Won't you be my neighbor? Oh please won't you be...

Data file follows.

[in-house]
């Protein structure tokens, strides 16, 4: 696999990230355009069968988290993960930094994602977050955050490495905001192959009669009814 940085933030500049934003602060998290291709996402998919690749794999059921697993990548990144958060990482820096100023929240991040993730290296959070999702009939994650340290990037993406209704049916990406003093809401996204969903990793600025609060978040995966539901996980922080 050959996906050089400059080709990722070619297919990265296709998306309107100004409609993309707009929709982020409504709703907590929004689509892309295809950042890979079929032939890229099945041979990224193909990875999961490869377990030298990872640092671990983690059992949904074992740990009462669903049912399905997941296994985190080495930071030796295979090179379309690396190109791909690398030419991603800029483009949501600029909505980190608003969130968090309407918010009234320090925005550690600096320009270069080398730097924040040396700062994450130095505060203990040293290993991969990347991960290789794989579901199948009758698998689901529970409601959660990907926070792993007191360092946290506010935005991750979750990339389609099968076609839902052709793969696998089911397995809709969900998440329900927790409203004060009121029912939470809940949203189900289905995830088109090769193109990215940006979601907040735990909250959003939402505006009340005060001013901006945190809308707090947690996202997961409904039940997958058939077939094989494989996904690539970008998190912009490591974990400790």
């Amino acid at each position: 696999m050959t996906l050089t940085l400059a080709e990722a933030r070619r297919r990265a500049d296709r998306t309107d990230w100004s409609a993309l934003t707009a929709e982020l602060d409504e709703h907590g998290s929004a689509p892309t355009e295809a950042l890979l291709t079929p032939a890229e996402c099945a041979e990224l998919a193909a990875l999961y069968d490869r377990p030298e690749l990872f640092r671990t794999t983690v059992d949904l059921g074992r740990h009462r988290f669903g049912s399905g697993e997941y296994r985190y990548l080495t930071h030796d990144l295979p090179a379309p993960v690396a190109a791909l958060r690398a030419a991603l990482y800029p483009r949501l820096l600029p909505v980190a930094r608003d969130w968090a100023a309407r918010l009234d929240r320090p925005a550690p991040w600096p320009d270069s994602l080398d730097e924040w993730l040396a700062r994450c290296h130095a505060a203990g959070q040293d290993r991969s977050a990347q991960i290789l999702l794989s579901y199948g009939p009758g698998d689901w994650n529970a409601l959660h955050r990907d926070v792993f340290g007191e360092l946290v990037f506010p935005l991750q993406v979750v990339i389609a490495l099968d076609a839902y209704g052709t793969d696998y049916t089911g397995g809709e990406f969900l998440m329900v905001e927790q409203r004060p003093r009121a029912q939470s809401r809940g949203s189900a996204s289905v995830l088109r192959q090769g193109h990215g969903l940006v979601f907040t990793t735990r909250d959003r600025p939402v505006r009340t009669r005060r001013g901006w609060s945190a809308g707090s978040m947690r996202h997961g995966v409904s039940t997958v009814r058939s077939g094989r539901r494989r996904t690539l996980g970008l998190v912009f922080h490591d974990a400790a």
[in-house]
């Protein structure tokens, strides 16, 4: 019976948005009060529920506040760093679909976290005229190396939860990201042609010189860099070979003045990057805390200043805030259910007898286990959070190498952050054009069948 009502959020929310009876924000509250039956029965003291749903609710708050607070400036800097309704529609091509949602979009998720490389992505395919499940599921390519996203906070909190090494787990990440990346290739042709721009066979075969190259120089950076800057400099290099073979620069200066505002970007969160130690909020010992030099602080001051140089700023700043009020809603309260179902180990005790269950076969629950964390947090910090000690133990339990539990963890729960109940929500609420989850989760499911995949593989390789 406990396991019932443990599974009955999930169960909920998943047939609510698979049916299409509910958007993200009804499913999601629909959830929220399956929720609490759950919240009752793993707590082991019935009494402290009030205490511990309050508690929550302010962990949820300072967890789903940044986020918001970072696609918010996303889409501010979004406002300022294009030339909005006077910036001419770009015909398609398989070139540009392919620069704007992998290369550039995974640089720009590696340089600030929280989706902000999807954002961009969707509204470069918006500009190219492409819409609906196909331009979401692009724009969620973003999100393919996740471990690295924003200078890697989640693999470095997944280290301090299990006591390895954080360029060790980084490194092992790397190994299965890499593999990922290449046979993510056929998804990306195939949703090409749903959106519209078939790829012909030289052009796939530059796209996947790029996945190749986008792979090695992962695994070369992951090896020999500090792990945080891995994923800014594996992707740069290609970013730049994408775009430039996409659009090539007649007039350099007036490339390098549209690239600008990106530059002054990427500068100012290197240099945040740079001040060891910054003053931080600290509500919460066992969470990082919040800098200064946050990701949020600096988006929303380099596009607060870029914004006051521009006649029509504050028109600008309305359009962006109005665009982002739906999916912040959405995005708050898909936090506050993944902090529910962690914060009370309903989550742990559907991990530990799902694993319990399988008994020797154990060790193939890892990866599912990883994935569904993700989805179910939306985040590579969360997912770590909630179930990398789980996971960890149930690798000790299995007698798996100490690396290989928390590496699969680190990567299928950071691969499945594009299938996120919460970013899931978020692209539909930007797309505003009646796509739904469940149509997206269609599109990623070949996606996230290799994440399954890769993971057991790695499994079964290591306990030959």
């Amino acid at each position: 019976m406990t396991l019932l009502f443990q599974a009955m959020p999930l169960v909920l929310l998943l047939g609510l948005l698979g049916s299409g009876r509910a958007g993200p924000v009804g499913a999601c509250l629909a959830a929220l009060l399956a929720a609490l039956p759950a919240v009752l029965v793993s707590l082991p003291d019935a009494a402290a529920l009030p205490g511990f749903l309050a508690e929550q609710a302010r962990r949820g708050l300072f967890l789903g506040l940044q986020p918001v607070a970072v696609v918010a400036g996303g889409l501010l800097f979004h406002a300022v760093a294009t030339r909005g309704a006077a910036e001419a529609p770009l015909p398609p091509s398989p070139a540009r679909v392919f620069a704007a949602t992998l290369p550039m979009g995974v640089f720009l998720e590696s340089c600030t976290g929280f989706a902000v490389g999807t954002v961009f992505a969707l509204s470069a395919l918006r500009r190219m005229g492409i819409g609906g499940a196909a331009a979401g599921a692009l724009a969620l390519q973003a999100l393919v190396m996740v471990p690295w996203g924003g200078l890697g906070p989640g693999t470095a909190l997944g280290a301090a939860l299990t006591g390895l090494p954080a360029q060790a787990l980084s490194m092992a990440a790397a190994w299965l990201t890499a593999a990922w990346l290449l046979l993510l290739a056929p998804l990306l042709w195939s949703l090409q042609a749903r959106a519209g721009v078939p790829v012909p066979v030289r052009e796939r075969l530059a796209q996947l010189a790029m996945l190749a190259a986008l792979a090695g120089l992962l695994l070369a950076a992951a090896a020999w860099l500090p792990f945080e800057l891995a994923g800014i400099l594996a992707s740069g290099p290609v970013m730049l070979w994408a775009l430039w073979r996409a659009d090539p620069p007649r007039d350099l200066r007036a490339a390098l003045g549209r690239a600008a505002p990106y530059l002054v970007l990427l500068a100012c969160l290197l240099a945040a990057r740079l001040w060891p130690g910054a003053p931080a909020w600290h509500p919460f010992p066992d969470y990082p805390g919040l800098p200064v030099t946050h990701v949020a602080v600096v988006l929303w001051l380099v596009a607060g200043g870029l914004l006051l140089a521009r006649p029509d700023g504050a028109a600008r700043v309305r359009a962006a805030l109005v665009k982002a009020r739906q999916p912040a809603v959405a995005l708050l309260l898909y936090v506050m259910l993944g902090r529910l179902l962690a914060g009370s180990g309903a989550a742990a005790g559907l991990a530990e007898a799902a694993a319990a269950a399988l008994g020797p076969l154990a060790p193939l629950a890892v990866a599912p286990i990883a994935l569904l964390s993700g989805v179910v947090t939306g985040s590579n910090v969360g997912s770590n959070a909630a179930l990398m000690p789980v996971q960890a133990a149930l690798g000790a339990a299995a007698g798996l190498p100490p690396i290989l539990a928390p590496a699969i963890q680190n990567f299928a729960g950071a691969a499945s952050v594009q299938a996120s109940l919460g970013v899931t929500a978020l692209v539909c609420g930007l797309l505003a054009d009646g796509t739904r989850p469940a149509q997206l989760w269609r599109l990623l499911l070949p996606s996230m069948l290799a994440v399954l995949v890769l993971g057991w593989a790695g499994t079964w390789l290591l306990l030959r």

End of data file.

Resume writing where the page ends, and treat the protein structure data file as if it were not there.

I was talking to Nancy about what you would be saying during all this. I was transported to some a moment in time. A moment I don’t even know if it really happened. It’s mid-day, around 530-6, you are driving me to some practice. I want to say basketball practice at the hall in Old Folcroft. I told Nancy I had this vision of us driving by and seeing her, doing something in her front lawn, you slowly pull up, say something like, “look at this bitch and her plantation…”And Nancy replying back, “oh you know what Malin…..” hahahah. I can hear her voice. I can hear your voice. Maybe both of you with poofy 80’s/90’s do’s. Of course we were driving some beater. Probably the Caprice Classic with the felt seats and scabbed brown paint. I can see you chatting with her, “saying, I gotta drive the prince to practice…” I would typically just say Hi and then be silent, minding my own business while you guys caught up. Some quip about the street, the neighborhood, who is doing what, who moved out, who moved in, what was the latest business they put in up the street. I said to her, “ that’s my heaven, that time in my life, growing up in Folcroft on that street…” While no one would ever be a fan of any vices, I can smell the smoke as your arm is hanging out the window. I now you probably worked that day or probably running around and chasing the girls. So you had to drop me off and rush home, still on your feet and make dinner for everyone. Those practices there were never fun. I never enjoyed them or playing basketball during that time. A sport I forced myself to play and like. I guess it never came natural to me. That’s fine. I remember if Jason and I would finish practice, I would hang out at their place and you would come and pick me up or I would walk home. I remember walking home alone a few times. I would walk past the pool at night. You never knew what might be watching you during that walk and behind the old Pathmark. I remember I would look over my back so many times. In a way, I wasn’t afraid of something happening. I was more anxious thinking something could happen. I remember I would get into the parking lot, lights dimming, stores mostly closed except for the pizza place. I would have my sweats and my 49ers Starter jacket on. It would be cold and sweaty on the inside. My face would be red and rough. I think these were the most peaceful times in my life aside from playing baseball. Those walks. I was alone. I never had anything to worry about. Just getting home and getting warm. I remember walking into the house. Typically just a hi and go up to my room. I can see that happening in my head, over, and over, and over. All the practices and games, baseball, football, hockey, basketball, deck hockey, college, wooden bat; over and over and over. I can see your face as I come through those doors. Still in my head that meeting is silent. For all that I talked since I left the house, I think I was more silent and maybe quite somber most of the time. Wondering where life was going. Wondering where our lives were going. Not realizing then, what was really happening during those times and how I would never get those years back once they were gone in an instant. I guess many people can say the same if they grew up in a house with many people. I wish part of me could’ve stopped all that. Stopped and asked you, maybe just laughed, asked you what you thought of your life. Just in a funny sort of way. Like hey, how’s life going? Such open ended question….with a myriad of endless answers and wormholes. Through all of this stuff the last few years, asking how you’re doing is as important now, as it has ever been. I laugh, thinking of you with the Deli bitches you worked with at Manoa. You and Ann Foley and Nicole cracking up at “how are youuuuuuuuuuuuuuuuuuuuuuuuuuuuuu?” I don’t have that laughter or joy in my job. I most likely never will enjoy any times I work, but such is life. I admire you for enjoying something you did with such heart and such determination. I know you were able to cope and get through the tough times at work. In some ways, maybe like others work can sometimes blind you to the outside world or the stark reality of life. After not even taking my full bereavement when you passed, it was work that took my mind off the complete spiral I was on from your death. I got those days back and more. I will keep putting myself first over work. I am worth it. I miss seeing you at work. Your short frame popping out above the deli or bakery counter. Your white deli smock or coat. The black, white and green super fresh shirts that would get oh so cruddy. I wonder if all the time you were making money, you were happy knowing it was going to us. Your selflessness is something I don’t believe I will ever master. I miss seeing the cakes you made. I miss those treats. I miss the joy you got from cooking. Ironically the last meal we shared together was at the Erin. I’m not mad about that. I had a hard time the other night. I don’t think I will ever forget what you said to me that night. I may have written it before, but I am going to keep it to myself. It just makes me so so sad. So sad at how you felt. I am happy we had that conversation in person. I knew that 988 was no longer my home, but you are our home, and wherever you are, is where our home is. Miss you dearly Mom. Bobby



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